I found another version of the JWST portrait of M66, processed by another person. And as long as everything we see is infrared light, we can map it to whatever visible colors we want to, right?
The dust that is highlighted by the JWST image is the raw material for star formation in M66. The dust is also the "stabilizer" for the spiral shape of M66 in the first place. It is possible to find "fossil" all-yellow apparently dust-free galaxies with a weak spiral structure, but the way I understand it, well-ordered "spiral dust structures" is what "upholds the spiral-ness of spiral galaxies".
Anyway, the Leo Triplet. I found a picture that I really liked, but it is an AAPOD2 image, and I'm not absolutely sure it is safe to open links to them. Is it, bystander? Well, I uploaded the image to my computer, and here it is, perfectly harmless:
Leo Triplet. Credit: Boris Vladimirovich
In Boris Vladimirovich's image, M66 is at top left, M65 is at bottom and NGC 3628 is at top right. I'm not sure that M66 is the largest of the galaxies in the Leo Triplet, because NGC 3628 looks bigger to me.
Note that the dust lanes of M66 are red from hydrogen alpha in Boris Vladimirovich's image, and we can also see a few young blue star clusters. There is certainly star formation going on in this galaxy. If you want some technical information on how Boris Vladimirovich acquired his image, it is here
(the AAPOD2 link).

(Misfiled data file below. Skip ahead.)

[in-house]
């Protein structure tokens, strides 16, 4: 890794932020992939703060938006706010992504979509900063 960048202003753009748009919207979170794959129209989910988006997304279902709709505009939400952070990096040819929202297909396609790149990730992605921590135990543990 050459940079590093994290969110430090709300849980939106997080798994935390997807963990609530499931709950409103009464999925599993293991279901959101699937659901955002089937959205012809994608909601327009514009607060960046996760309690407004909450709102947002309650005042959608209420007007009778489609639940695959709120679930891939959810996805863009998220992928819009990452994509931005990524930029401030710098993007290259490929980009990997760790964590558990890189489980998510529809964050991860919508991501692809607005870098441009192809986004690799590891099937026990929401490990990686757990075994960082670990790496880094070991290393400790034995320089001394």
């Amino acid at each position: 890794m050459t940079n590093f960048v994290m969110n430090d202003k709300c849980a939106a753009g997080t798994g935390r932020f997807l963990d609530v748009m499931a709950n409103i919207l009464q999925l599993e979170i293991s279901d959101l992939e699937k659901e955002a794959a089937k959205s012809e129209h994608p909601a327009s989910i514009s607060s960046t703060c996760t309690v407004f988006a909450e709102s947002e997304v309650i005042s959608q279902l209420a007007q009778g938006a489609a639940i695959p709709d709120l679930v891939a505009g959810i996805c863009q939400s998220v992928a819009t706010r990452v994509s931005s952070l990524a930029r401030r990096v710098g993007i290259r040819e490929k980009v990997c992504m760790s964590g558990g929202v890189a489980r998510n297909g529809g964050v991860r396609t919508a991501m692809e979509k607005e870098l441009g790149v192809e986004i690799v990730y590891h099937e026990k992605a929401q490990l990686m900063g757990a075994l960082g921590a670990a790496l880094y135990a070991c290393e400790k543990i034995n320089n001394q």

By contrast, the other two galaxies of the Leo Triplet lack red nebulas and obvious blue star clusters.
NGC 3628 has a fantastic long tail:
Interestingly, NGC 3628 is very slightly similar to those jellyfish galaxies that fall through the intergalactic medium of a large galaxy cluster and are compressed on one side and lose their gas on the other side:
Interestingly, NGC 3628 seems to be flying away
from the other two galaxies, And that is indeed possible: It may have received a "tidal kick" that made it fly away in this direction. But it is sure to come back!
Because the galaxies of the Leo Triplet are indeed interacting. That is why NGC 3628 looks so squished and puffed up at the same time, and that is why M66 is somewhat asymmetrically shaped and why it is forming quite a lot of stars. And that may just possibly be why sedate M65, that looks fit for an old galaxies' retirement home, suddenly blew a core collapse supernova back in 2013.
The world, and certainly the Universe, is full of surprises!
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